So as well as dealing with all of the normal things that you would associate with providing better quality drinking water to a community, we're actually dealing with issues of overcrowding in that community as well, by being able to provide new housing in that community.


That's not just the case here in Milingimbi, that's the case in a range of these water quality projects that were funded, particularly in the Northern Territory. And it just gives you an insight into the unexpectedly broad social impact that this investment can have.


We're making communities more liveable, we're supporting housing development, and we're dealing with overcrowding.


But it also means that we can expand our Dialysis on Country program to a whole lot of additional communities. That means that people don't have to travel to Darwin and stay away from the places they love for months or even years at a time because they can't get treatment in their home communities.


We're also improving the sustainability by addressing significant historic water losses in the Yirrkala and Gunyangara in north-east Arnhem Land for example.


More than 80% of the water that was being transmitted along those old asbestos pipes was being lost in in transmission, more than 80%.


When we re-laid those pipes, the sustainability of those water resources, impacts dramatically. And I particularly want to call out the voice, the role of your water industry here, particularly the 2022 Voices from the Bush conference that was co-hosted by the Australian Water Association.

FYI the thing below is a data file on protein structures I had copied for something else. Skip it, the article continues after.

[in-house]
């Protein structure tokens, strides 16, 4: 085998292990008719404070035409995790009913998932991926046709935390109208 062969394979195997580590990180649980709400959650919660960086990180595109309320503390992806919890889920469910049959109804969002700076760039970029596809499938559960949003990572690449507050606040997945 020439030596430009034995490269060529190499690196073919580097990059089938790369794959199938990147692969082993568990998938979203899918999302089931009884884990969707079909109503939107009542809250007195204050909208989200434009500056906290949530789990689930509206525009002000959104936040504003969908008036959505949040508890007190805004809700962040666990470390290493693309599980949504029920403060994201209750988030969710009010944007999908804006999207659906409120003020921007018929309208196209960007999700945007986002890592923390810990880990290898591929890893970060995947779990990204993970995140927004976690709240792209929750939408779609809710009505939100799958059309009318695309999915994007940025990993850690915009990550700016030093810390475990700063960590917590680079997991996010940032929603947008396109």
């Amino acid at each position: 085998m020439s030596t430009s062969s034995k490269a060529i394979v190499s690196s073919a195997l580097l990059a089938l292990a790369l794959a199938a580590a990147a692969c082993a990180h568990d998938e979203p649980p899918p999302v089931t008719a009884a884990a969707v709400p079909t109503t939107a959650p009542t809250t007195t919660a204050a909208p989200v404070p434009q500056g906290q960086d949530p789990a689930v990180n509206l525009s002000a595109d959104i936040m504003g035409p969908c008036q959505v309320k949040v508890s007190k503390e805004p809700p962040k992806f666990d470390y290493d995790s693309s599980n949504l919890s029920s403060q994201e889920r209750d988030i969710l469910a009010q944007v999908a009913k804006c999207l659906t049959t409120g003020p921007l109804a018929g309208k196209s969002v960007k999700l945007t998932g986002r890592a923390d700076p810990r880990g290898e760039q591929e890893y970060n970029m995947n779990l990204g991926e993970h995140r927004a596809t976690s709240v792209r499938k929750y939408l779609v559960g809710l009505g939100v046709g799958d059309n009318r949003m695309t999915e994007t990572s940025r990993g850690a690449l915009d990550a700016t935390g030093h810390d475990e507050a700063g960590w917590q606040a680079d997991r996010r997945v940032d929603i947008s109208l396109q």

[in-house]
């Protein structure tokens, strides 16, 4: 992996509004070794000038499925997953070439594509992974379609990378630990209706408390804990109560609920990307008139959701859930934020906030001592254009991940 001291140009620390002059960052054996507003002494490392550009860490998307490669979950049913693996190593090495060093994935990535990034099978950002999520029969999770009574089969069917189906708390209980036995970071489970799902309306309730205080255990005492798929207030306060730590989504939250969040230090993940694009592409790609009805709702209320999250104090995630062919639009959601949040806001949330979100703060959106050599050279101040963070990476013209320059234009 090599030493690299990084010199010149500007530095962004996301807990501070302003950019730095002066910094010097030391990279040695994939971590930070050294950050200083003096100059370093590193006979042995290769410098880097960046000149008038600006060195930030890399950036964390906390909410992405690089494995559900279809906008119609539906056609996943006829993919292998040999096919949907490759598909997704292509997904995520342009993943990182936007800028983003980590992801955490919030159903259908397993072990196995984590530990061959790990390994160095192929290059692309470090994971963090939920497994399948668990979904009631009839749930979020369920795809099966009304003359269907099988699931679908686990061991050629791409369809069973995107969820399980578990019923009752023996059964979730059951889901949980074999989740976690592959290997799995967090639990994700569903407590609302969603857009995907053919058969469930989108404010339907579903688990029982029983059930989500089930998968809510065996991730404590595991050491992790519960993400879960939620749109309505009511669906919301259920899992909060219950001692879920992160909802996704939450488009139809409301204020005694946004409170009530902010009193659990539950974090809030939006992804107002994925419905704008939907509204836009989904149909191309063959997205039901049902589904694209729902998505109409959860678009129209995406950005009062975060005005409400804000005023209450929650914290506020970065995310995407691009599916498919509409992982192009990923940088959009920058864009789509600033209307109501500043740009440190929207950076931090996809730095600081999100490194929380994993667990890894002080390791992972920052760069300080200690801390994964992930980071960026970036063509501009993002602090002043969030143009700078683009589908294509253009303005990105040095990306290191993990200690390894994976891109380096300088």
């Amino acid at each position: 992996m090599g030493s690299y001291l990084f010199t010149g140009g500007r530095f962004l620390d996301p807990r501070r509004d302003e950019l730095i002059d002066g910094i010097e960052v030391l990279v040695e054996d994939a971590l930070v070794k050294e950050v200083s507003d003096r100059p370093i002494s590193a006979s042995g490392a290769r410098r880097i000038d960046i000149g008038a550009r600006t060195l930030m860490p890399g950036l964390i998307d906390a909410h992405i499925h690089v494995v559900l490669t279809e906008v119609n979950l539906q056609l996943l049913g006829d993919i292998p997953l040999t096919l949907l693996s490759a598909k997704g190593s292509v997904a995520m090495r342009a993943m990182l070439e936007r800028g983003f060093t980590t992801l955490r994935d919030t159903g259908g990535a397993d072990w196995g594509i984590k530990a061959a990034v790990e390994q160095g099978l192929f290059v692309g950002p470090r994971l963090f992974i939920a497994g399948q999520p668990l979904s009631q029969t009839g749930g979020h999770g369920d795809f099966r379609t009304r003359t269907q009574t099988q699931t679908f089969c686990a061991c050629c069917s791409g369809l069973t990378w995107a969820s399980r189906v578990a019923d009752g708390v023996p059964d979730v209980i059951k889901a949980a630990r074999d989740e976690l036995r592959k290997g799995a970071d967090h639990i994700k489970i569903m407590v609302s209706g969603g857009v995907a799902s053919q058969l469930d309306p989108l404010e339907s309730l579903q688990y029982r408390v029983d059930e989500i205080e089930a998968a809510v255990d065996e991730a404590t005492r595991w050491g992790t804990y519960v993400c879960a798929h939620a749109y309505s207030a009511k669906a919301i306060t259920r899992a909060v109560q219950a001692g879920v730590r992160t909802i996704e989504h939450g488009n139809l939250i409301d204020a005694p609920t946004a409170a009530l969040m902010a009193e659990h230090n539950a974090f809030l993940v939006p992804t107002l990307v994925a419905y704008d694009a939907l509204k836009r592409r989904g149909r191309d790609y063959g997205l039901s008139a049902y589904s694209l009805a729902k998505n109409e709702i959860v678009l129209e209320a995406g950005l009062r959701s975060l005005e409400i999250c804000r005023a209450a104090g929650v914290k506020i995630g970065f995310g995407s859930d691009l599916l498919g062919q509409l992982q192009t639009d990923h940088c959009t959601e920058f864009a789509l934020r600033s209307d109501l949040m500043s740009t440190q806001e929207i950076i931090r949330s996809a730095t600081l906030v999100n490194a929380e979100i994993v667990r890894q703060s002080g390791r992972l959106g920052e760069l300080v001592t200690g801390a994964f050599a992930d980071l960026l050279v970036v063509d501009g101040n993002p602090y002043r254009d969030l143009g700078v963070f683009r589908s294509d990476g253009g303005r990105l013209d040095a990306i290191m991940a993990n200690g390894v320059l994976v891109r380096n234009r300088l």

And I know you've got another one of these Voices from the Bush conference is coming up in September. It's places like that, that we have the conversations that enable this kind of work to be done effectively.


More broadly, the Commonwealth government is investing hundreds of millions of dollars directly in water infrastructure projects around the country.


In October 2022, we changed the remit of the National Water Grid Fund, so that I can now directly fund town water supply projects, particularly in regional and remote communities.


Prior to this, the fund was restricted to providing support only for projects that had a productive agricultural element to them.


I think by lifting this significant barrier to the investment parameters of the National Water Grid Fund, we've now funded projects that absolutely wouldn't have previously got a look in. It includes things like $107.5 million dollars towards water security for Cairns and $30 million for a reliable long term water supply for Mount Morgan in Queensland.